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Guest CRJ700FO

Control surface mechanic questoin.

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Small planes' control surface are usually controled via cables. At what stages in size/weight do they switch to electrical/hydrolic? What do aircrafts like the size of Baron 58 use? Thnx

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Thnx for the info. I actually interested to find out what aircrafts (in size) are using cable mechanic to control the surfaces and what arcrafts are using hydrolics.

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>What do aircrafts like the size of Baron>58 use? ThnxOh, no. Even much larger King Air still has purely mechanical connections to control surfaces. 27,500 lbs Hawker Horizon business jet is all-hydraulics however. I suspect that you must be approaching around 10 tons takeoff weight to have hydraulics control but I can't give you precise figure.Michael J.http://www.precisionmanuals.com/images/forum/pmdg_744F.jpghttp://sales.hifisim.com/pub-download/asv6-banner-beta.jpg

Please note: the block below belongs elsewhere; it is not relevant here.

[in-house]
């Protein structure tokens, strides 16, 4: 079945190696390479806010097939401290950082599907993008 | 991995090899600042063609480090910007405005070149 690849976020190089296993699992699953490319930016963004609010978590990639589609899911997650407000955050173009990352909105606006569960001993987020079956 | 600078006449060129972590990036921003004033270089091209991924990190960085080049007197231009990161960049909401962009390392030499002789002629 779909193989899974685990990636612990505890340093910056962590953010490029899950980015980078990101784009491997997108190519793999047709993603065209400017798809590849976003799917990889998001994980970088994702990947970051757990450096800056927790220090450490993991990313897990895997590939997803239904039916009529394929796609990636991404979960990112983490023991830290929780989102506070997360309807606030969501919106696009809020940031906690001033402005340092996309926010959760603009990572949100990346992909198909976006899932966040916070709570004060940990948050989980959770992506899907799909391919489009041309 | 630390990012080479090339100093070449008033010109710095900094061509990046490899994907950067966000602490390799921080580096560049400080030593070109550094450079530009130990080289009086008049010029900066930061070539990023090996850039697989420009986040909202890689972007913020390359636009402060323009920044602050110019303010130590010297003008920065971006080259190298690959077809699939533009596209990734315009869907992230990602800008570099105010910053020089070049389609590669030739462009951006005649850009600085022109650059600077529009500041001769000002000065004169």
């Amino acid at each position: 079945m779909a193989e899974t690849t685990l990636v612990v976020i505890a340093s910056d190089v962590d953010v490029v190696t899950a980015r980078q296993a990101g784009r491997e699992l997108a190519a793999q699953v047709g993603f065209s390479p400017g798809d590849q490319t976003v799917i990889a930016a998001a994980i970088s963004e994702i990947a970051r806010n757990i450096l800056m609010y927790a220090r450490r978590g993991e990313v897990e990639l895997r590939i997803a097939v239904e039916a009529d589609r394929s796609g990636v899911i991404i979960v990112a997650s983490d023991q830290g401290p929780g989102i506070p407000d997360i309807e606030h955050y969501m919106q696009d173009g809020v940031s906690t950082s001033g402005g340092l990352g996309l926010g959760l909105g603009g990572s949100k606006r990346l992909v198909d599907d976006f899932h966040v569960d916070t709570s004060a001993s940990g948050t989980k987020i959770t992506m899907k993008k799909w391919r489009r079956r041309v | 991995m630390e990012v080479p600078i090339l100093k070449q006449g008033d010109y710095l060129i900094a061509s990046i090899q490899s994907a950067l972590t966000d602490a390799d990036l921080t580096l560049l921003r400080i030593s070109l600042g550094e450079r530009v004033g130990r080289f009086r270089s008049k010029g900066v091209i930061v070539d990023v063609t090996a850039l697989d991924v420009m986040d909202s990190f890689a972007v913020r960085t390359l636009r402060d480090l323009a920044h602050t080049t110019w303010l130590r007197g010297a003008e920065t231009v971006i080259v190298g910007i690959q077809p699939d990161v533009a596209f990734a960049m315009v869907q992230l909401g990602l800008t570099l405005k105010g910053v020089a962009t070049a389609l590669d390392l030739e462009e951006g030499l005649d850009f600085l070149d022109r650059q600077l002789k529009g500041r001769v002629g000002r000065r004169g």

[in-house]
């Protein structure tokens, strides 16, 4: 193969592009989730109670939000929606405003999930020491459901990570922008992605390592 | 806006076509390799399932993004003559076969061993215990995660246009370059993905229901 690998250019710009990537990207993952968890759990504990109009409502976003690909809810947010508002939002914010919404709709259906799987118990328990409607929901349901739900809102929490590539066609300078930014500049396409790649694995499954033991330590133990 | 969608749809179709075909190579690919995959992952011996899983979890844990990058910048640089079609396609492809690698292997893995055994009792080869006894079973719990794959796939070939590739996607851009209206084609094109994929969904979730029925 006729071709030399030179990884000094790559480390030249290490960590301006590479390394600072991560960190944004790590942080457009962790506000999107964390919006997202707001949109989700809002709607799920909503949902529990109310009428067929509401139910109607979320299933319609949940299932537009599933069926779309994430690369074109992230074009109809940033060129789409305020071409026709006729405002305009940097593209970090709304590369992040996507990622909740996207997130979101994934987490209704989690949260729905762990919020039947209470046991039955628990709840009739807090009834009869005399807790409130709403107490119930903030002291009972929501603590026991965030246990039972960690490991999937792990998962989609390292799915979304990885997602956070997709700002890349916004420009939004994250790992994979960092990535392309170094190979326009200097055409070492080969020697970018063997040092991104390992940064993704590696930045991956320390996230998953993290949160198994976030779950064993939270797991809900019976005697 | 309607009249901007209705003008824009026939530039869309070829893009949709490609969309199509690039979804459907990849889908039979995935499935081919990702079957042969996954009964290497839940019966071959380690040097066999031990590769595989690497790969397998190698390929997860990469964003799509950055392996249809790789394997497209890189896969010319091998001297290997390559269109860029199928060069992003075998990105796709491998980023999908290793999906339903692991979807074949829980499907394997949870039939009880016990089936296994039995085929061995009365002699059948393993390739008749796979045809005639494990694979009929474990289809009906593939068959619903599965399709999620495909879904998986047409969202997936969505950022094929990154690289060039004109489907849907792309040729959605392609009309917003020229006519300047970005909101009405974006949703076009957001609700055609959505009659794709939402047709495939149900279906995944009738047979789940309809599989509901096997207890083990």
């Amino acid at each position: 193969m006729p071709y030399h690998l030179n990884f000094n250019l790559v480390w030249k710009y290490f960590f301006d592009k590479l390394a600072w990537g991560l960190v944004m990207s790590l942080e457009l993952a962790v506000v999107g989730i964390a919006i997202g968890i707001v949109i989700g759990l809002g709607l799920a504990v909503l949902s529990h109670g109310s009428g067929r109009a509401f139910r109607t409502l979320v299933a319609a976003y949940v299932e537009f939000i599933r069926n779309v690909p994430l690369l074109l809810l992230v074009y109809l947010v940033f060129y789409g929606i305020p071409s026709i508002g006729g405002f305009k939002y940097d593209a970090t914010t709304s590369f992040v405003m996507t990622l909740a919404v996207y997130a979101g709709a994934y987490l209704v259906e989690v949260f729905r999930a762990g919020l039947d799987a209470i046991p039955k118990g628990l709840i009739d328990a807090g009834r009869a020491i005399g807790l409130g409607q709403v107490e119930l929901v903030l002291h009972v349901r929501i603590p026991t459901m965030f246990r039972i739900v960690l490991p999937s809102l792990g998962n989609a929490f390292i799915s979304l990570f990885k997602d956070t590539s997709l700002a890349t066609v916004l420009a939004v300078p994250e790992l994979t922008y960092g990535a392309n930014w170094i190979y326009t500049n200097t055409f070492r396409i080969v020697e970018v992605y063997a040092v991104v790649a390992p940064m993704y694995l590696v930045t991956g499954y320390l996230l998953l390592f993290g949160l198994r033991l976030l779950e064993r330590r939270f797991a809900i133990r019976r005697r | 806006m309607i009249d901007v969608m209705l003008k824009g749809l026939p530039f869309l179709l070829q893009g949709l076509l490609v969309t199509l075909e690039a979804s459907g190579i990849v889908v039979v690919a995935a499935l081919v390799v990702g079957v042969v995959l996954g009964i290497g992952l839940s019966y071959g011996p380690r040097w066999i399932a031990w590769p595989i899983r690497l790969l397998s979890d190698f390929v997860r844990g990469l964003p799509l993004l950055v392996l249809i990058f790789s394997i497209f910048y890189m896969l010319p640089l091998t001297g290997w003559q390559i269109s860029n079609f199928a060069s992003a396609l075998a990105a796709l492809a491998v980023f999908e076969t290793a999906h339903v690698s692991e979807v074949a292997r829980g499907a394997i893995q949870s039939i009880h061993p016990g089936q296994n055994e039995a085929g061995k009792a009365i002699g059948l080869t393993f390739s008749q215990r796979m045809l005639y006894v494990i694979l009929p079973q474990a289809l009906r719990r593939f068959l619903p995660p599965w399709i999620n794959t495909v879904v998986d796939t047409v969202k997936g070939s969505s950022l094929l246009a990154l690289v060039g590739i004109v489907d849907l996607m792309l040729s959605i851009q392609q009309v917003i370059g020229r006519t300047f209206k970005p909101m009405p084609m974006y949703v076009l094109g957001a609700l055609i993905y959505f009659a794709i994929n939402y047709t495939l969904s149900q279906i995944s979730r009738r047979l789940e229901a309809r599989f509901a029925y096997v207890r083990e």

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Are you sure? This sounds scary. I though they are at least electrically controlled if not fly-by-wire.

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>Are you sure? This sounds scary. I though they are at least>electrically controlled if not fly-by-wire.I am sure, no nothing scary about it. Mechanical connections are probably more reliable so what's scary?. Forget about fly-by-wire - this you will only find on the most expensive jetliners.Michael J.http://www.precisionmanuals.com/images/forum/pmdg_744F.jpghttp://sales.hifisim.com/pub-download/asv6-banner-beta.jpg